We were one of three North American teams who’d advanced to the North-Western Hemisphere Elimination Round—us and this group from New Brunswick and a dark-horse team out of Spokane—spinning our vaccine tubes in the final two minutes of our final practice run while Mark was writhing on the floor of the Quarantine Containment Unit, moaning and groaning in pain and doing an Oscar-worthy job of playacting. Every once in a while, to great effect, he would slam the palm of his sweaty hand—how Mark managed to make his hand so sweaty was beyond us—he would slam his hand or kick his foot against the Plexiglas of the QCU. And through it all, he wouldn’t stop screaming. He screamed for morphine, screamed for his loved ones, screamed, “Please, dear lord, please, whatever you can do just make it stop, kill me, kill me, kill me!” his voice hoarse and raw and unsettling.
It was all rather convincing, and we wondered how much work and practice he put into the whole performance.
Mark had competed for a spot on the team proper, of course, but had just missed making the Nationals crew. In the quarterfinals round, his 5’-OH was getting phosphorylated, so the whole compound got stuck inside the lining of his subject’s gut and never made it to the bloodstream, but even still, he’d constructed his vaccine based on heterodimerization rather than homodimerization, which, to be honest, at this stage of the competition, those kind of rookie mistakes won’t cut it, and he was knocked out before he could make it to the semis. But then, after a lot of begging and showing up at team meetings and practices, he’d managed to convince Coach Michaels to let him participate by pretending to be the infected.
We’d had no idea, of course, that he’d actually given himself something—some rare, incurable and pain-ridden strain of the Machupo virus he’d ordered online—but this bit of method acting worked like a charm. All of us had been told plenty of times, by Coach and by former Nationals champions, that the worst part of competing—once you get past Nationals and all the way up to the Global Finals—more stressful than the cheering crowds, more than the announcers pointing out every small flub you or your team made, more even than the cold robotic voice counting down the clock, is the screaming sick. They’re the ones who can really throw even the sharpest team off its game.
He screamed for morphine, screamed for his loved ones, screamed, ‘Please, dear lord, please, whatever you can do just make it stop!’ It was all rather convincing, and we wondered how much work and practice he put into the whole performance.
It’s funny, though, right?, because the screaming sick are there from the beginning, at district and state competitions, all the way down to the county level, part of the effort to re-create an atmosphere similar to “that which the competing teams might experience during the main event,” except, these are some, what?, local volunteers, usually. Overeager yahoos pulled straight out of the wings of the community theater, or sometimes the mayor would want a role or her husband or delinquent kid, or the principal of whatever school’s gymnasium we were competing in. These “infected” weren’t nearly as distracting as the real deal you’d run up against once you moved past Nationals. I mean, they were distracting, but for all the wrong reasons, right? The whole spectacle—their overexaggerated pantomimes of internal bleeding, or lungs collapsing, or gastrointestinal failure, the clearly fake blood trails leaking from their eye sockets, their herky-jerky physical contortions and yowls of pain—the whole spectacle of it seemed ridiculous, and to some maybe even a little offensive? as if we were schlocky nobodies competing in some bubble-gum-colored game show and not semiprofessional competitive virologists.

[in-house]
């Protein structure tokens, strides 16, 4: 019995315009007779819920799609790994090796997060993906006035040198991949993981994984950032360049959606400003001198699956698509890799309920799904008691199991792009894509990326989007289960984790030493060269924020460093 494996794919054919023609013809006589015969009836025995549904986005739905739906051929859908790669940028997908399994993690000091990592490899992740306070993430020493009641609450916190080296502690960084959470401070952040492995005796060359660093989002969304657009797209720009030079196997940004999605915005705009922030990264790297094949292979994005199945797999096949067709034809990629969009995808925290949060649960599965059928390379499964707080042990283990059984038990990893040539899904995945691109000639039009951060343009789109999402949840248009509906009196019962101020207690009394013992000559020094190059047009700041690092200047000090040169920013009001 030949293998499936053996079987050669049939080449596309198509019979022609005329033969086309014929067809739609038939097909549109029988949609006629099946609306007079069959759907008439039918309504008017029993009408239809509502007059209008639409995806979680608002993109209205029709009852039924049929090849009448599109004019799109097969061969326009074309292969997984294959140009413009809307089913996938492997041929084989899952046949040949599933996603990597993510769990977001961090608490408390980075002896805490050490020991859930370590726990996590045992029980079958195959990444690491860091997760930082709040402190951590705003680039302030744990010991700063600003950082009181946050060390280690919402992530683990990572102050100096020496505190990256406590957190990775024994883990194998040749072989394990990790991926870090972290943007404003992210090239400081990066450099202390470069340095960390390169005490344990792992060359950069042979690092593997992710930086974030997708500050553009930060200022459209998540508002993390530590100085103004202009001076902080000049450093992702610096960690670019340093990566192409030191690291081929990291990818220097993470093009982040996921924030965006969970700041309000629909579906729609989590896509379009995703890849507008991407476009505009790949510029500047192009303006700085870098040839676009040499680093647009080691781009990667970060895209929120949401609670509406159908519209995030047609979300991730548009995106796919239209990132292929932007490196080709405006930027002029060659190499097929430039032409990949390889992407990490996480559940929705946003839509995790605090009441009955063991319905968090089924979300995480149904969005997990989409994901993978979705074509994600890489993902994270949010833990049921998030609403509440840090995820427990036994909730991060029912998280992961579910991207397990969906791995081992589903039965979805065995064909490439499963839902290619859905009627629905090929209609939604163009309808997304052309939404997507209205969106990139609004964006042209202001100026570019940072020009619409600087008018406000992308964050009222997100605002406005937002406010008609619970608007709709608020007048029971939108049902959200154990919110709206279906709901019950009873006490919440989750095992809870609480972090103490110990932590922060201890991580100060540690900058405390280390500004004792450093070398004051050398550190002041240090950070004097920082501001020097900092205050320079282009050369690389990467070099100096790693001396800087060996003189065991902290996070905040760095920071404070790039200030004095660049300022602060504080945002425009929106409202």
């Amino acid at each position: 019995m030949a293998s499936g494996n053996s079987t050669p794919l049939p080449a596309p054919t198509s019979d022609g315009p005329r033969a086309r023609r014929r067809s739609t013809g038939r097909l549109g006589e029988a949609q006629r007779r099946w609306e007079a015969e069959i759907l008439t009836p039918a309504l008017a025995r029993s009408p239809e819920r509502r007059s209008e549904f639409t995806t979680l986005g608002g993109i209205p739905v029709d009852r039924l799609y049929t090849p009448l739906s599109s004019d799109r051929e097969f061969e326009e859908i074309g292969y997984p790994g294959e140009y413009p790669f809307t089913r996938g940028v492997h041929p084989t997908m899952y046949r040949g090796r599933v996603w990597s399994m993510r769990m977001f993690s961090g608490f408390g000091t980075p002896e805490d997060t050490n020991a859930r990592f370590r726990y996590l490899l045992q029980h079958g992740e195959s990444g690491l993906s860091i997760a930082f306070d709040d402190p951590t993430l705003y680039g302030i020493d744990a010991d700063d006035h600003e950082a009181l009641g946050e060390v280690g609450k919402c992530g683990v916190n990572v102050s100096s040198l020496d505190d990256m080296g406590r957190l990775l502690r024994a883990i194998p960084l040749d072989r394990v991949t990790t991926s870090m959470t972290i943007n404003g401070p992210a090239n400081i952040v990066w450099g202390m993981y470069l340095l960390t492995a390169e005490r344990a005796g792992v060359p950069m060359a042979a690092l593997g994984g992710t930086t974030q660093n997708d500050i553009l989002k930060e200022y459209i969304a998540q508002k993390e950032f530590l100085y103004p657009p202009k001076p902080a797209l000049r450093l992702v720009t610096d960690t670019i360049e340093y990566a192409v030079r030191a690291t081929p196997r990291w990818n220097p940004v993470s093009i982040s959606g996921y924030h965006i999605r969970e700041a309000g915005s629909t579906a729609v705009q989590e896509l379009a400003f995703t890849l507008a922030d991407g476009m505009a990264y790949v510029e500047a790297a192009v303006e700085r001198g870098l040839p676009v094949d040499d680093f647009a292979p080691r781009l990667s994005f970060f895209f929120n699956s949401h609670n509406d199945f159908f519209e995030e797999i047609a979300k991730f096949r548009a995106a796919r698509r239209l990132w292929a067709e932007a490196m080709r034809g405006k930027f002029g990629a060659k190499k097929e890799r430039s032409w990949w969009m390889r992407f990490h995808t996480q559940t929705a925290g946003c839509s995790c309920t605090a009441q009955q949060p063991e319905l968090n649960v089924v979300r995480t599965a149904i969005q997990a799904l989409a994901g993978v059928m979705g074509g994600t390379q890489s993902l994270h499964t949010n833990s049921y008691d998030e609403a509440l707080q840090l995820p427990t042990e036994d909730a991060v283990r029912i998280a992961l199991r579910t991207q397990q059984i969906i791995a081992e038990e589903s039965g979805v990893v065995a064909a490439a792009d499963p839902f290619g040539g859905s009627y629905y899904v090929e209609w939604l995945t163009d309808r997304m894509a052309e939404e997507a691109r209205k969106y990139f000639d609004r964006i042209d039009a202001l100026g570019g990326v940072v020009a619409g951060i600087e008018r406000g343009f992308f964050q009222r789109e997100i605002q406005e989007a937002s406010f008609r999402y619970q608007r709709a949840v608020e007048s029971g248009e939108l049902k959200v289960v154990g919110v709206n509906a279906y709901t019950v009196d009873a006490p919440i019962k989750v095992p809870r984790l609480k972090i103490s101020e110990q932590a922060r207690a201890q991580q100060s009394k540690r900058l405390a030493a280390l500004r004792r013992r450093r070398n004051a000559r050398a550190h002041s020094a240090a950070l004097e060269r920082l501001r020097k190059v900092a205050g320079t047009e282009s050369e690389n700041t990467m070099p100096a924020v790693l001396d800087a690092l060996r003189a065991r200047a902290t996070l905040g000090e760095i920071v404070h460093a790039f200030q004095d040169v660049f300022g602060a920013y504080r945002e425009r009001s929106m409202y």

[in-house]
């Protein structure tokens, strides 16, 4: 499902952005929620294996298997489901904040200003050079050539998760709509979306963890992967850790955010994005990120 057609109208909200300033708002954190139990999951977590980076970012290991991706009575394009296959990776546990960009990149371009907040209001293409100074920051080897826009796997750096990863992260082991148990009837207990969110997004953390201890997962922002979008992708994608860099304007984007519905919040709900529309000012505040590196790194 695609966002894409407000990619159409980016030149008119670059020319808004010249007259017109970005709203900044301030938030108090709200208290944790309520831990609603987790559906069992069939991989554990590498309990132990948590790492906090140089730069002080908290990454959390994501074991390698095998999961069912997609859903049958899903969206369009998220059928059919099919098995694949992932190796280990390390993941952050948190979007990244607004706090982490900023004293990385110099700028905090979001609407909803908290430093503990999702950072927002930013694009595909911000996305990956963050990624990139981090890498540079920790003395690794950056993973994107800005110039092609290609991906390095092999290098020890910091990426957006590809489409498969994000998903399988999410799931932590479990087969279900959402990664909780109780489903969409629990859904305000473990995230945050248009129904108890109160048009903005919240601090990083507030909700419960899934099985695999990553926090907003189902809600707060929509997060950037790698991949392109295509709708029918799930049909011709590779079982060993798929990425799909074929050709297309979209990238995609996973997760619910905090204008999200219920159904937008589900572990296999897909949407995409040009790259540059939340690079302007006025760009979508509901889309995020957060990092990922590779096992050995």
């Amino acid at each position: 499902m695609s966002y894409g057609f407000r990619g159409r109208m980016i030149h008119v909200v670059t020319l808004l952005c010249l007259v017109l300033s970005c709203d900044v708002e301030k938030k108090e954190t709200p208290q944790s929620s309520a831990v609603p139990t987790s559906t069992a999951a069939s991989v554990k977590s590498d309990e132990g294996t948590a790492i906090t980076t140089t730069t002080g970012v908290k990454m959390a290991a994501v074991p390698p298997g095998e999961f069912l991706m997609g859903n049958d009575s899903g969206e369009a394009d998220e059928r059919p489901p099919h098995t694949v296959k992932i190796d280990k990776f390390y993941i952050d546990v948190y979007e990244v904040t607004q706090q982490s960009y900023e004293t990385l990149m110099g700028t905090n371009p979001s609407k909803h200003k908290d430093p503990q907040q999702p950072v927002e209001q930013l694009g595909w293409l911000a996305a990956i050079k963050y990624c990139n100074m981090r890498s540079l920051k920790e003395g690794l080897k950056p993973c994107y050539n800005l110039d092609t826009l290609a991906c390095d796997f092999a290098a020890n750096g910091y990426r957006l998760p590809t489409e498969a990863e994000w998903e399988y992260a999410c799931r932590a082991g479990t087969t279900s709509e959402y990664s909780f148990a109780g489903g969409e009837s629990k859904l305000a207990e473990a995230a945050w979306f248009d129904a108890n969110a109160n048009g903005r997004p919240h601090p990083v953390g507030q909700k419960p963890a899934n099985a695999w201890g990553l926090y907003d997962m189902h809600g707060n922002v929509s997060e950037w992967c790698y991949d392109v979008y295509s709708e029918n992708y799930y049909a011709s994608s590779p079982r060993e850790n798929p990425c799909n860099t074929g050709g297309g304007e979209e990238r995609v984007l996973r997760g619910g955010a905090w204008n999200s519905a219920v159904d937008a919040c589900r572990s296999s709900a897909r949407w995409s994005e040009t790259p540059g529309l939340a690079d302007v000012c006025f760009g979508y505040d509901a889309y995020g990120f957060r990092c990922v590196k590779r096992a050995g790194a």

Scuttlebutt was some of the teams purchased actual sick patients to use during practice, but language in the competition guidelines is pretty strict against the use of “potentially ill and/or dying human subjects” for team practice, mostly due to the potential legal consequences, lawsuits, etc., so I don’t know how much stock I put into those rumors. (There was that thing in Moldova, but all that’s been secreted behind a solid wall of NDAs, so who knows.) From what I could tell, though, the kind of sick person you can buy for practice is usually too far gone to be much use. For one, they don’t mimic the distraction aspect—most of the time, they simply lie there—but the real sticking point is: The kind of sick people you can buy aren’t a great help in terms of the actual competition. Their illness is the kind that had long ago proved impermeable to all antiviral or vaccination efforts, say, or they’re sick with something you already know and understand, something you’ve probably been vaccinated against as a kid—Columity, say, or Measles-17—which does nothing for your lab-work simulations.
So, to have Mark giving it his all inside the QCU, hollering and experiencing some kind of serious and wretched pain, there were a few minutes at least when we felt like we weren’t engaged in some dress rehearsal. A few minutes when we were the real deal, were part of the show, laboring under the spotlights to a televised audience of billions, proudly representing the U. S. of A. We pushed through our practice run at a fever pitch (ha!), and we finished a full fifteen seconds before time ran out with no deductions, our fastest time to date. We were pretty psyched, and even though Coach told us all to get to bed early, Simone broke out a bottle of Scotch and we crowded into her hotel room, toasting our future success on the global stage, each of us wishing Mark could’ve been there to celebrate with us, except he’d been rushed to the ER right after the clock ran out, and then died a couple of days later from hemorrhagic fever, but by then, we were already back home, having lost out to the team from Spokane.